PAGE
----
318 posts • joined 6 Jul 2011
You pay 600 quid for a phone, and use it as a cushion?
Re: MORE regulation might help the situation
Bearing in mind that the bank didn't lend you any money. The balance they created in your account didn't exist until created. So you're paying interest on nothing!
We COULD have a command economy.
The problem being; we could not have freedom at the same time.
And it would not be an efficient economy, central control is inherently regressive and slow to implement change.
Everyone legally in this country has a unique identifier: a national insurance number.
Your NI number will identify you to any gov (local or national) IT system. If you have a passport or photo drivers licence it will photo-ID you.
Re: Green vote
They're not against nuclear power, just people.
A world with less people is a greener world, a world with no people is the greenest world. I have yet to decide whether they're dedicated, or dumb.
Re: Very little choice left....
Problem solved re children and vulnerable/old adults and those chronically sick.
Information sharing via HSCIC.
You didn't think customs and revenue joined for efficiency did you?
Re: As to the person who started it in 2010.
All of the high echelons of politics are the same. Highly educated in a very narrow field. Thick as bricks outside that field.
Re: We don't need no new meters
But then the meter-makers-installers would be minus several billions. Better they have the money rather than us. Like the man said: Follow The Money. Whenever a gov decides we need to spend tens of billions, to no reasonable gain, check the companies directors/owners against who's-who. Then look around for a hedge fund.
Re: Perfectly logical
And the companies can have MP's on the board, if not owning them!
Re: EVERYTHING translates back to monetary value.
How's the temp trending over a century and a half?
It's risen by nearly 0.9 degrees centigrade.
If you graph it in whole degrees rather than the more impressive 1/10, it produces a nice flat line. As if mercury thermos' are that accurate anyway.
Superposition: If we do not look at them they will then exist in all possible states at the same time.
That ought to confuse the hell out of the bastards..
Alternatively, we could do a Schrodinger on the Houses of parliament, cyanide and all.
It will be us that pays, not the gov. Since our "lords and masters" (or toads and arseholes) have LONG ago been captured by Big-Biz, and well rewarded for so being, it will be a case of using lawsuits to increase profits and not because any great harm is being done.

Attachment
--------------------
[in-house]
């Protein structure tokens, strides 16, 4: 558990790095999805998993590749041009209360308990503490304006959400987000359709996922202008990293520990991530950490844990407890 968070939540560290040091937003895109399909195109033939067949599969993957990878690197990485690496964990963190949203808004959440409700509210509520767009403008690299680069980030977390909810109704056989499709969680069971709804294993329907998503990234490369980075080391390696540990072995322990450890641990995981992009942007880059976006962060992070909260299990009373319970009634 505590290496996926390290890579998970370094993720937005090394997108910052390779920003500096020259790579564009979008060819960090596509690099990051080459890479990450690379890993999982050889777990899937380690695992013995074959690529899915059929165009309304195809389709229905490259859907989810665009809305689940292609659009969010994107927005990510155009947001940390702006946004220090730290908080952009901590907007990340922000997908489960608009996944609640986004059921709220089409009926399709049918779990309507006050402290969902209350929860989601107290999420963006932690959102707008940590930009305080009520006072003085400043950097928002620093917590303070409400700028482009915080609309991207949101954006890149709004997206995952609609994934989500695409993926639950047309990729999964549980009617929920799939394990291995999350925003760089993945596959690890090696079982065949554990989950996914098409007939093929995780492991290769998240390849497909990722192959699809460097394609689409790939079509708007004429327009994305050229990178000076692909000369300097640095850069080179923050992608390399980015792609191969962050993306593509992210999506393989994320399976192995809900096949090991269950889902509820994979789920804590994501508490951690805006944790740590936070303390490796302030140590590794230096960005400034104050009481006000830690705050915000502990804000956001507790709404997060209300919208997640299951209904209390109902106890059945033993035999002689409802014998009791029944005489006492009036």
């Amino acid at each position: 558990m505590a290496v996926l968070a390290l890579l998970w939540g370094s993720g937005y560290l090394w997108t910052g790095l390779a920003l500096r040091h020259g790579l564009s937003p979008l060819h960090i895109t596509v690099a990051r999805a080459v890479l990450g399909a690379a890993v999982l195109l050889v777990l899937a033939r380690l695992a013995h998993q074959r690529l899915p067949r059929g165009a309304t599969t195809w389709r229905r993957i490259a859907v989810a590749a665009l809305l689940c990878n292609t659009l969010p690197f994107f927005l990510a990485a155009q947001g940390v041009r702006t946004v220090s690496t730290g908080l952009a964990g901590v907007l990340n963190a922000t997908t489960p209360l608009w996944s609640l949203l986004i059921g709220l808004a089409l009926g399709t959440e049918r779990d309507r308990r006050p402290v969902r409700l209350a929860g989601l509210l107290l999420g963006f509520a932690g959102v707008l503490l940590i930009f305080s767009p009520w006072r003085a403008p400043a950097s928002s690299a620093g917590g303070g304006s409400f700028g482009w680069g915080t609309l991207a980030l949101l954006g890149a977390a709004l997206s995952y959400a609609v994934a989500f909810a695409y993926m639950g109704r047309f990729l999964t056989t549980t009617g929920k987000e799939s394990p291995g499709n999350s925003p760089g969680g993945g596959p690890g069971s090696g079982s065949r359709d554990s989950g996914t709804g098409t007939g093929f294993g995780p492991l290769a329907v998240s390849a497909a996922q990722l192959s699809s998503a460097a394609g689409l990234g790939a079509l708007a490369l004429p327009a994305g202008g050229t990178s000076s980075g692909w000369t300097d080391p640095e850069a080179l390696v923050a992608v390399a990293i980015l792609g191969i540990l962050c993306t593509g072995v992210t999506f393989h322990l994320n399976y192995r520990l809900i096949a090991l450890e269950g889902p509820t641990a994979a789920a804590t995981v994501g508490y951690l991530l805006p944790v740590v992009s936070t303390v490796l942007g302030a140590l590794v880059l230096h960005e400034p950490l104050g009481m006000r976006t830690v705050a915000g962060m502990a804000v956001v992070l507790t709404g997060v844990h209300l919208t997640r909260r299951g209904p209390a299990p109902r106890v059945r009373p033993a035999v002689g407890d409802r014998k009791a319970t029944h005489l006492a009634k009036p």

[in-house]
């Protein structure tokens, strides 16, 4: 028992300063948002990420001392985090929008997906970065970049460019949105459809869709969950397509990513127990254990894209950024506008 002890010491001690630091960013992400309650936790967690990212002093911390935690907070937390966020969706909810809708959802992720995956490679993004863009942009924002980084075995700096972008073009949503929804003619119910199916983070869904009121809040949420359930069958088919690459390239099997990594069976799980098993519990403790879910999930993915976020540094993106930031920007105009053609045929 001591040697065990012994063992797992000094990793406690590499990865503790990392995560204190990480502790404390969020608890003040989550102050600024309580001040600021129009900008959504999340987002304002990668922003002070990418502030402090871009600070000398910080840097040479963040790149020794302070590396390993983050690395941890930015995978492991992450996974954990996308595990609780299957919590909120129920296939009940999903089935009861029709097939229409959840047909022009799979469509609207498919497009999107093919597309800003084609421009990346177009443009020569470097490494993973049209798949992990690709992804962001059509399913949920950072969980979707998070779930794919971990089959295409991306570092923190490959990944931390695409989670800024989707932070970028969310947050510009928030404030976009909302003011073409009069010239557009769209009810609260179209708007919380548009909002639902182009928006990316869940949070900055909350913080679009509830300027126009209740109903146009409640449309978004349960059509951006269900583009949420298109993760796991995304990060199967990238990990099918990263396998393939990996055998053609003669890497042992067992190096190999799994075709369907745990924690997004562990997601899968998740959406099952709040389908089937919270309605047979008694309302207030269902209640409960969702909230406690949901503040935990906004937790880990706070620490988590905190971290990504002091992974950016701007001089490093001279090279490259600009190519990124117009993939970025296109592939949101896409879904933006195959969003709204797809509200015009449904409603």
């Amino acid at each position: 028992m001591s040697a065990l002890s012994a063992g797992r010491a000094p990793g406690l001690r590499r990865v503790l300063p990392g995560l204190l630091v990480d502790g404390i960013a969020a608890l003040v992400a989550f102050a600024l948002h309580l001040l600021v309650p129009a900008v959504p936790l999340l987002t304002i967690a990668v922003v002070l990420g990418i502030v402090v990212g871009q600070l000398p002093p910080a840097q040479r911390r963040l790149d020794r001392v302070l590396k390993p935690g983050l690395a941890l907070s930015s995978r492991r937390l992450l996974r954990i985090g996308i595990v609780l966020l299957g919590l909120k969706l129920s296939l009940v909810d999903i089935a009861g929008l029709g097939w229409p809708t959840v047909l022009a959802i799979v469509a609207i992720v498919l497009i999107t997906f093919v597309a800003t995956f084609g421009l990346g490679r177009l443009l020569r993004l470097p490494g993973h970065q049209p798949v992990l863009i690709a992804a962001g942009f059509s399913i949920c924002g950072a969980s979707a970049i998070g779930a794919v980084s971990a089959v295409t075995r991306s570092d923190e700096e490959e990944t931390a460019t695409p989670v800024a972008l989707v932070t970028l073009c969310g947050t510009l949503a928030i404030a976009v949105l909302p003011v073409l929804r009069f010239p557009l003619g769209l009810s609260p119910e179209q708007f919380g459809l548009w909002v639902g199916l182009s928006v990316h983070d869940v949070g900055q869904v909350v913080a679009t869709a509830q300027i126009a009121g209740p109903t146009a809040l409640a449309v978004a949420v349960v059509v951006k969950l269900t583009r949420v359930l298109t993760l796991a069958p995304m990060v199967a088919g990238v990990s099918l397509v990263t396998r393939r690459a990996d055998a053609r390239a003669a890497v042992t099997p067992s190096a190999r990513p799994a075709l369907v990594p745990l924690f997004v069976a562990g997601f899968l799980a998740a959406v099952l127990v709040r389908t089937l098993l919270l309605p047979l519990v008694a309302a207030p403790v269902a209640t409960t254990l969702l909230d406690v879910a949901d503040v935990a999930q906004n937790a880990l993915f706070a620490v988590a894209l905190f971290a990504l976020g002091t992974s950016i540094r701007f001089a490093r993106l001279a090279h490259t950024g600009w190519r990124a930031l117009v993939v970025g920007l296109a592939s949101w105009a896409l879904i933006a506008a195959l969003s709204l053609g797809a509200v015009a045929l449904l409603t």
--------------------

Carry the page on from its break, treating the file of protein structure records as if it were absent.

I guess the 0.1% don't quite have enough of the 99.9%'s money yet.
Or maybe they just want cheap arse lickers?
Anyway, what's on the box tonight.....
Does it really make a lot of difference?
After all, the organisations allowed to access your communication data (as in the who to/from rather than what) is long, and includes just about any organisation in the country (apart from my local primary school board of governors).
Labour built the wall in AD2000, the present mob are just sliding another brick into it.
Re: Can someone explain ...
Police and Criminal Evidence Act 1984 Section 18
You would be surprised at how much access local authorities have to your personal information.
Some health records.
Re: No problem for me then !
"I suppose that that definition will exclude most of the cabinet then"
And the shadow cabinet.
One can but hope that my ¨hard to reach¨ village will be reached by over-600Kb/sec internet soon. After all, it´s only been three years since they planted fibre right through the place.....still only got copper though..
Short answer: No
If you have not gone to Oxbridge, or joined the Eton duvet-sharing elite, you have more chance of shagging the Queen than becoming a front-bench polo.
Re: Due process
Not really, The first-run-up was done years ago. They´re on home ground now.
Re: "Police Intellectual Property Crime Unit"
It comes before ¨crime¨....anything to do with crime is ok.
These are the people shortly to have access to your medical data, with no court order.
Re: lack of content
I'm on netflix until tmrw.
Largely because since I started using it my ISP has managed to deliver a download rate of 600kb/sec.
Re: Energy Policy
Of course we have an energy plan.
It depends upon which part of the elect-oral cycle we are in.
At the moment we are in the ¨12 months to go, start slagging the energy producers¨ part of the cycle.
Shortly we shall be in the ¨five years to go, start planning to cut washing machines off when things get sticky¨ part of the cycle.
Re: What a surprise: "Economic Affairs Committee" prefers...
Factor-in the environment all you want. The FACT remains that, as in Germany, electricity will be generrated no matter what. You can either factor-in the environmental problems of giant wind turbines everywhere, generating power when it is not needed, and immobile when the power is needed, or factor-in the problems of larger amounts of coal being used. No electricity equals no heating. Expensive electricity equals no heating and raises the costs of industry.
The British Geological Survey estimates Bowland shale resources to be about 1,300 trillion Cu/ft. let me see here..a house of commons report (http://www.publications.parliament.uk/pa/cm201012/cmselect/cmenergy/795/79506.htm#a5) gives 20 trillion Cu/ft as good for about 5 years current consumption..Hmm.
¨Will anything be left at my GP?
Free text notes -- conditions are all coded and it's these codes that are extracted -- and "sensitive data", which includes details of infertility and assisted conception, sexually transmitted infections, abortions, gender identity matters and abuse. However, this list ** "might be reconsidered" ** at a later date¨
¨Who can access the data?